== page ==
‘NextGen’ human brain organoids using 3D printed gelatin methacrylate

Tomaskovic-Crook E1,2, Zhang B1, Bourke JL3,4, Gu Q1, Kapsa RM3, Wallace GG1 and Crook JM1,2,5

  1. ARC Centre of Excellence for Electromaterials Science (ACES), AIIM, University of Wollongong, Innovation Campus, North Wollongong, NSW.
  2. IHMRI, University of Wollongong, Wollongong, NSW.
  3. ACES, St Vincent’s Hospital, University of Melbourne, Fitzroy, VIC.
  4. Dept Medicine, St Vincent’s Hospital, University of Melbourne, Fitzroy, VIC.
  5. Dept Surgery, St Vincent’s Hospital, University of Melbourne, Fitzroy, VIC.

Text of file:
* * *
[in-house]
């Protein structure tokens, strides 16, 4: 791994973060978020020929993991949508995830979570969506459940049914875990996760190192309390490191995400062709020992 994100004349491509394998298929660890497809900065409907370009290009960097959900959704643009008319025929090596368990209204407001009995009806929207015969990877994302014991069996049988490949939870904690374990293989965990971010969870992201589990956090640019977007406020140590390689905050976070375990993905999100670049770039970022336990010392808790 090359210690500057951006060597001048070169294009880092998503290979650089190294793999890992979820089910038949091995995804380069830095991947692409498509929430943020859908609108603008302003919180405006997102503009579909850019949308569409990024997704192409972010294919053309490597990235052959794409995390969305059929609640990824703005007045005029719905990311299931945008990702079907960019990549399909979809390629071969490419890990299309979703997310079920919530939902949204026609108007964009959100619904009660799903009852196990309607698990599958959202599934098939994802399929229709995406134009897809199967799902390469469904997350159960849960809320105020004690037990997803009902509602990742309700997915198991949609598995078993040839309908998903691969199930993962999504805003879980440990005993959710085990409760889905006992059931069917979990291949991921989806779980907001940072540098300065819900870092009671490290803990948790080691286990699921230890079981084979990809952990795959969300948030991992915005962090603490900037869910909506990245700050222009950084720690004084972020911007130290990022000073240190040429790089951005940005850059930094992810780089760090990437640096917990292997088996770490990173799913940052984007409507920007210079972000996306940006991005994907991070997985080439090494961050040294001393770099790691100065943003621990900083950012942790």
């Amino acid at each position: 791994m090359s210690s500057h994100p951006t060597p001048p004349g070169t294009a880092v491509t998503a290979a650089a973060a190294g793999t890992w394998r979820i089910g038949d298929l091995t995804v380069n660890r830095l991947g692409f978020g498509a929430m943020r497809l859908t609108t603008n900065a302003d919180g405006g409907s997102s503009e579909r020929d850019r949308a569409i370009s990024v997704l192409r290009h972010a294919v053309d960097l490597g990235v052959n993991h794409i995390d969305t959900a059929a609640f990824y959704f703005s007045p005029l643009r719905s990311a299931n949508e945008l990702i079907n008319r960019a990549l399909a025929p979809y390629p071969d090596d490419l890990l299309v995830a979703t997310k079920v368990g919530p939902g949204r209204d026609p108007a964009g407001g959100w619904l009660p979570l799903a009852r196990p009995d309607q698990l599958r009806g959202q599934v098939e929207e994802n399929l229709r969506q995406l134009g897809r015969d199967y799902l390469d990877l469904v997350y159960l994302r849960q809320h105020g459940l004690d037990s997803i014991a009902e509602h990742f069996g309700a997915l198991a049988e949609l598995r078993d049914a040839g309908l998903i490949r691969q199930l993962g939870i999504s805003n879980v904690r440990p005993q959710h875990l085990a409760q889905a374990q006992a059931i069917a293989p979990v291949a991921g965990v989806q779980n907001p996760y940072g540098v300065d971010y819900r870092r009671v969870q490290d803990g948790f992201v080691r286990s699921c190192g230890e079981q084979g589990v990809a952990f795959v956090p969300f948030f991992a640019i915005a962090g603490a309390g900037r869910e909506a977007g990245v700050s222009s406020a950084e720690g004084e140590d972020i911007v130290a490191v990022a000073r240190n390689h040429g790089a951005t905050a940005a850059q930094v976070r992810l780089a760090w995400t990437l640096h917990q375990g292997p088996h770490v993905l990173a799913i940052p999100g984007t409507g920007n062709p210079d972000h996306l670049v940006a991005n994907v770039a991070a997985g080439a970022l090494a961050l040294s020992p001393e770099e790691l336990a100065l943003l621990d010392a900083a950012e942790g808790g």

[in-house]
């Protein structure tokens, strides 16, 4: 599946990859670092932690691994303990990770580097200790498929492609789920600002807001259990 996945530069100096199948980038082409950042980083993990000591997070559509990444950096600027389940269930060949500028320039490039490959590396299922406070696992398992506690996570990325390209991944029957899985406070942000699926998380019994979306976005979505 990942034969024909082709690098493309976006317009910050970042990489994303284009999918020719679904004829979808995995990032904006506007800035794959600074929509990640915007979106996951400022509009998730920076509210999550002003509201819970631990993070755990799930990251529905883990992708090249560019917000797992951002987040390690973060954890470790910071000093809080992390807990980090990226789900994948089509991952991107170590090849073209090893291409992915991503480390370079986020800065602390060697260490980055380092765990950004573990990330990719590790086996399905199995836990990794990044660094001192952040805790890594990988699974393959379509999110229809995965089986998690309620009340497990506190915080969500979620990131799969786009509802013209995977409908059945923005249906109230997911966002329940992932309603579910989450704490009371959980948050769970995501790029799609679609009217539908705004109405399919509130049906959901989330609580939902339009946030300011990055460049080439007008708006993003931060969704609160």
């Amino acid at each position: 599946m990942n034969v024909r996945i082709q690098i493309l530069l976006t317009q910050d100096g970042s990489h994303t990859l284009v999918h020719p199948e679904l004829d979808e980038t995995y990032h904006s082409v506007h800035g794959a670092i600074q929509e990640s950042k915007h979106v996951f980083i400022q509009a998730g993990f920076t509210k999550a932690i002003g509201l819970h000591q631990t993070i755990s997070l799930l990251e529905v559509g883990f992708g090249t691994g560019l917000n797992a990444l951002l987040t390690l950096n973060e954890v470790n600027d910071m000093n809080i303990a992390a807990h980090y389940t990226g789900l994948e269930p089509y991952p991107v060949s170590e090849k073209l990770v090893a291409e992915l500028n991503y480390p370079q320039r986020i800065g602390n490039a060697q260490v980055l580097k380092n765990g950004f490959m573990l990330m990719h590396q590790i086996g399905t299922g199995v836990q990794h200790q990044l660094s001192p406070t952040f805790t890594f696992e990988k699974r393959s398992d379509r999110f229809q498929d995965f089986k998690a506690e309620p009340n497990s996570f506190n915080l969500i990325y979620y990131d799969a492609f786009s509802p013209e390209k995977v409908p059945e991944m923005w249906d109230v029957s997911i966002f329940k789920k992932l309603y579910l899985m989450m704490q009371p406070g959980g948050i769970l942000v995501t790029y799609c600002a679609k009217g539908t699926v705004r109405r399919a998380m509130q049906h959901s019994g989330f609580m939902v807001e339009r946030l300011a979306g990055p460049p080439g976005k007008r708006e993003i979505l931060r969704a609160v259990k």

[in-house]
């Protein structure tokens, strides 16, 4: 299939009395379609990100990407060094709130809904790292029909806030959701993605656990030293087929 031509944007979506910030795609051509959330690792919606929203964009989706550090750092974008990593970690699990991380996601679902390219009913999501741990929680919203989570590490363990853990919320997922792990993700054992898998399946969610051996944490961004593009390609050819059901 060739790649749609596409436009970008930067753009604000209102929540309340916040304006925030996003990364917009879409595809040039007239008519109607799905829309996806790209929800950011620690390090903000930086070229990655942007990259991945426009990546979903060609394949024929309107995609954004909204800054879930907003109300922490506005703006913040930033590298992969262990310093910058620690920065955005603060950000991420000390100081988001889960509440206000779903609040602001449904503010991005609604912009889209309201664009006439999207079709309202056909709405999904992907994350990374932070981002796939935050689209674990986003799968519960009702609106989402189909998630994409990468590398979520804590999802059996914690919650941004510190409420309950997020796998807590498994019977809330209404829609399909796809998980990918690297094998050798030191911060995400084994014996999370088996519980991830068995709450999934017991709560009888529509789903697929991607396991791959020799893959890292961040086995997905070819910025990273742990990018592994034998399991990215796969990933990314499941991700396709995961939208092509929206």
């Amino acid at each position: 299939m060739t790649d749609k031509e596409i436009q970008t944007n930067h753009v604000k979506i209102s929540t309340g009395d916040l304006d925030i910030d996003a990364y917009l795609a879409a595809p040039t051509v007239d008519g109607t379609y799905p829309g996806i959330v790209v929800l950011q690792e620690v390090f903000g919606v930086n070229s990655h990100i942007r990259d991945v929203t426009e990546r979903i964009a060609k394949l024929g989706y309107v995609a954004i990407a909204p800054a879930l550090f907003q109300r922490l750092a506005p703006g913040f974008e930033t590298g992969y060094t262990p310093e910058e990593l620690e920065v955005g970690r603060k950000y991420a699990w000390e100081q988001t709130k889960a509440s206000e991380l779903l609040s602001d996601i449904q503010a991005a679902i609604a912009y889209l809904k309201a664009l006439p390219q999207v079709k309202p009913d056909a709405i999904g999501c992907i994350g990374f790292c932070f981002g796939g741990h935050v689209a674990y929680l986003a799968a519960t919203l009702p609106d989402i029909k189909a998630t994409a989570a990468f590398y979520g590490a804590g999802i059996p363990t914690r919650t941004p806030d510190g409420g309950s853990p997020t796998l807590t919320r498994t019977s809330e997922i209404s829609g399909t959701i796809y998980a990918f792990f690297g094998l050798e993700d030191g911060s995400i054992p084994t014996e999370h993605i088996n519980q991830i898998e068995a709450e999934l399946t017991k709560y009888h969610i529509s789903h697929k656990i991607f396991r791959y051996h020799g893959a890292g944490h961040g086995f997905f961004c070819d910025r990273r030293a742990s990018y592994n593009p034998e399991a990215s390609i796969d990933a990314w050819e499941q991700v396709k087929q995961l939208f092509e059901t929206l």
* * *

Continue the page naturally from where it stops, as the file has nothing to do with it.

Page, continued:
The generation of brain organoids derived from human pluripotent stem cells (PSCs) is a significant step towards better in vitro modelling of neurodevelopment and disease. Brain organoids are discerned by their cellular and structural complexity, with characteristics of developing embryonic brains. Conventional methods of organoid formation are limited to small-scale operation and require multiple handling steps following stem cell aggregation, coating with expensive and undefined tumour-derived Matrigel™ basement membrane preparation, and arduous bioreactor based differentiation and expansion methods. We have initially demonstrated gelatin methacrylate (GelMA) to be a cell growth substrate for rapid and novel induction of brain organoids from human induced PSCs (iPSCs). GelMA is a versatile, 3D printable semisynthetic matrix that incorporates the intrinsic bioactivity of natural matrices with the fidelity of synthetic biomaterials for more defined and clinically-compliant cell support. Towards scaling up organoid production we have now 3D printed GelMA-based microwell arrays to generate large numbers of organoids for higher throughput R&D. Constructs consist of densely packed cell soma with regional divisions resembling cortical plate or rudimentary grey matter tissue with underlying white matter-like tissue, as well as hollow neural tube-like structures. With larger numbers of organoids we are progressing our understanding through immunofluorescent-based histochemistry of cortical lamination using layer-specific markers of cerebral neocortex and early progenitor regions; markers including RELN, CTIP2, TBR1, SATB2, PAX6, NES, and SOX2, as well as the forebrain specific marker, FOXG1. Moreover, we have demonstrated coordinated glutamate-responsive neural network activity of formed neurons by extracellular recordings using multi-electrode arrays (MEAs). The optimised ’NextGen’ method provides a defined, simplified and higher throughput platform for ’brain on a bench’ research and translation of iPSCs, neural derivatives and neural organoids, including in vitro modelling of brain development and disease, tissue engineering and regenerative medicine.